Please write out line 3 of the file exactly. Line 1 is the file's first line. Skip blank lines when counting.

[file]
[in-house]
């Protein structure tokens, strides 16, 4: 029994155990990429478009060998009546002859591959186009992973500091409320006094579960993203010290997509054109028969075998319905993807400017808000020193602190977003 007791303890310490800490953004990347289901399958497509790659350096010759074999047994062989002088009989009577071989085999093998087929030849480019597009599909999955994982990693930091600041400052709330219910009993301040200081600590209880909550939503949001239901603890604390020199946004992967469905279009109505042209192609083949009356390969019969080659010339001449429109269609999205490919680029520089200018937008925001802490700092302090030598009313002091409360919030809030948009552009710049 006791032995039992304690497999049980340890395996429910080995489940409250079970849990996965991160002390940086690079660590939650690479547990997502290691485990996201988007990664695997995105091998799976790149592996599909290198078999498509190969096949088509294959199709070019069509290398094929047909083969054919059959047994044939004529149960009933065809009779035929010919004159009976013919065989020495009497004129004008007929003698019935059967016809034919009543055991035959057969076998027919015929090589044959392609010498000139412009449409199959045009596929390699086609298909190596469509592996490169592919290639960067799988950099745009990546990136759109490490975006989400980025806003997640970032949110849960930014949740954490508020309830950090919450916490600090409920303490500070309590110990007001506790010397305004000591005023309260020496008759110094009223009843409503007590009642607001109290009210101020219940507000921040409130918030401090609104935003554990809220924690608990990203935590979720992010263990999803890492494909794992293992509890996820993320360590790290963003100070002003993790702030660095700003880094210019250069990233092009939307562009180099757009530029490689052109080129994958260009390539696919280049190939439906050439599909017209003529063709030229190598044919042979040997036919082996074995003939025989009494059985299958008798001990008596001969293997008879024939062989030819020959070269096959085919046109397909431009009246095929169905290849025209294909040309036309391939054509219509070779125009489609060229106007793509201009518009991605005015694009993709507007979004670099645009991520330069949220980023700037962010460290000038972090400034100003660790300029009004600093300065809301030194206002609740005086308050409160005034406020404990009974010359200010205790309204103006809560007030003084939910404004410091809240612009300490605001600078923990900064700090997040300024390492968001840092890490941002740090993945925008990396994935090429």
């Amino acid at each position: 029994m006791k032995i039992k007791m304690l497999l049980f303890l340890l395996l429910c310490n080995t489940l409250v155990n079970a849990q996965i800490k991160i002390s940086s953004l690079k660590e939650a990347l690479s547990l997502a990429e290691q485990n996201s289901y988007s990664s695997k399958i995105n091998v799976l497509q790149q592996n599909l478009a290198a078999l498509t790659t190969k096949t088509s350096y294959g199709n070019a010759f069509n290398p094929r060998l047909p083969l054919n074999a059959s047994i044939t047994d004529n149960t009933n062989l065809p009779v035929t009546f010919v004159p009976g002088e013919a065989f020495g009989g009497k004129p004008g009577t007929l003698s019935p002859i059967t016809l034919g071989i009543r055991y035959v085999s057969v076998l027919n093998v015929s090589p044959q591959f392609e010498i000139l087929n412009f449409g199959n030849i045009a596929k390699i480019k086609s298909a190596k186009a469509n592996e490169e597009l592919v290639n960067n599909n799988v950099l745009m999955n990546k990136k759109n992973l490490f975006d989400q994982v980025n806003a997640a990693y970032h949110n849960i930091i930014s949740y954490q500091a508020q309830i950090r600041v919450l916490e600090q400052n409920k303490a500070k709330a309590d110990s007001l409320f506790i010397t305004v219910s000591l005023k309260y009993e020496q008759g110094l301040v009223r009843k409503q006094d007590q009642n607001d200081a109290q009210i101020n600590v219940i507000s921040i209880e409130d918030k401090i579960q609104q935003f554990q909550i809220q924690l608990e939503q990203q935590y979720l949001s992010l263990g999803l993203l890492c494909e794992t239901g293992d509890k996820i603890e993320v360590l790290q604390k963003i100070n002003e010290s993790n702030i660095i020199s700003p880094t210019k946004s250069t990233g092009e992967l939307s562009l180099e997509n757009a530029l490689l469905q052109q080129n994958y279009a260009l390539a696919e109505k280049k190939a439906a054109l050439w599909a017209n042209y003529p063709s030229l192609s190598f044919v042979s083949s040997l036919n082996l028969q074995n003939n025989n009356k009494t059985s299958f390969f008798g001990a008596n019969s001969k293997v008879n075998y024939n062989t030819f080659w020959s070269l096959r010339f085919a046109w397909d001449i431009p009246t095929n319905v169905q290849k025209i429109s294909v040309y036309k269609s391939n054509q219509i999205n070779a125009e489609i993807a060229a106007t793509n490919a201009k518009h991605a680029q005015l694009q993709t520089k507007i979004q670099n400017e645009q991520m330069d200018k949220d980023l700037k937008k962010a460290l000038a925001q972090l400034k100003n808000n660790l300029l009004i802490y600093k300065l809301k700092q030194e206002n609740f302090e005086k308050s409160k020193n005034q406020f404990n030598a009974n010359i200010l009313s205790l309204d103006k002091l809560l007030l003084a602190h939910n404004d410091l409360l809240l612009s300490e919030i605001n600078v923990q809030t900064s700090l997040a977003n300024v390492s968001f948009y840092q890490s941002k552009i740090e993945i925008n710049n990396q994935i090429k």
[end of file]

């Amino acid at each position: 029994m006791k032995i039992k007791m304690l497999l049980f303890l340890l395996l429910c310490n080995t489940l409250v155990n079970a849990q996965i800490k991160i002390s940086s953004l690079k660590e939650a990347l690479s547990l997502a990429e290691q485990n996201s289901y988007s990664s695997k399958i995105n091998v799976l497509q790149q592996n599909l478009a290198a078999l498509t790659t190969k096949t088509s350096y294959g199709n070019a010759f069509n290398p094929r060998l047909p083969l054919n074999a059959s047994i044939t047994d004529n149960t009933n062989l065809p009779v035929t009546f010919v004159p009976g002088e013919a065989f020495g009989g009497k004129p004008g009577t007929l003698s019935p002859i059967t016809l034919g071989i009543r055991y035959v085999s057969v076998l027919n093998v015929s090589p044959q591959f392609e010498i000139l087929n412009f449409g199959n030849i045009a596929k390699i480019k086609s298909a190596k186009a469509n592996e490169e597009l592919v290639n960067n599909n799988v950099l745009m999955n990546k990136k759109n992973l490490f975006d989400q994982v980025n806003a997640a990693y970032h949110n849960i930091i930014s949740y954490q500091a508020q309830i950090r600041v919450l916490e600090q400052n409920k303490a500070k709330a309590d110990s007001l409320f506790i010397t305004v219910s000591l005023k309260y009993e020496q008759g110094l301040v009223r009843k409503q006094d007590q009642n607001d200081a109290q009210i101020n600590v219940i507000s921040i209880e409130d918030k401090i579960q609104q935003f554990q909550i809220q924690l608990e939503q990203q935590y979720l949001s992010l263990g999803l993203l890492c494909e794992t239901g293992d509890k996820i603890e993320v360590l790290q604390k963003i100070n002003e010290s993790n702030i660095i020199s700003p880094t210019k946004s250069t990233g092009e992967l939307s562009l180099e997509n757009a530029l490689l469905q052109q080129n994958y279009a260009l390539a696919e109505k280049k190939a439906a054109l050439w599909a017209n042209y003529p063709s030229l192609s190598f044919v042979s083949s040997l036919n082996l028969q074995n003939n025989n009356k009494t059985s299958f390969f008798g001990a008596n019969s001969k293997v008879n075998y024939n062989t030819f080659w020959s070269l096959r010339f085919a046109w397909d001449i431009p009246t095929n319905v169905q290849k025209i429109s294909v040309y036309k269609s391939n054509q219509i999205n070779a125009e489609i993807a060229a106007t793509n490919a201009k518009h991605a680029q005015l694009q993709t520089k507007i979004q670099n400017e645009q991520m330069d200018k949220d980023l700037k937008k962010a460290l000038a925001q972090l400034k100003n808000n660790l300029l009004i802490y600093k300065l809301k700092q030194e206002n609740f302090e005086k308050s409160k020193n005034q406020f404990n030598a009974n010359i200010l009313s205790l309204d103006k002091l809560l007030l003084a602190h939910n404004d410091l409360l809240l612009s300490e919030i605001n600078v923990q809030t900064s700090l997040a977003n300024v390492s968001f948009y840092q890490s941002k552009i740090e993945i925008n710049n990396q994935i090429k």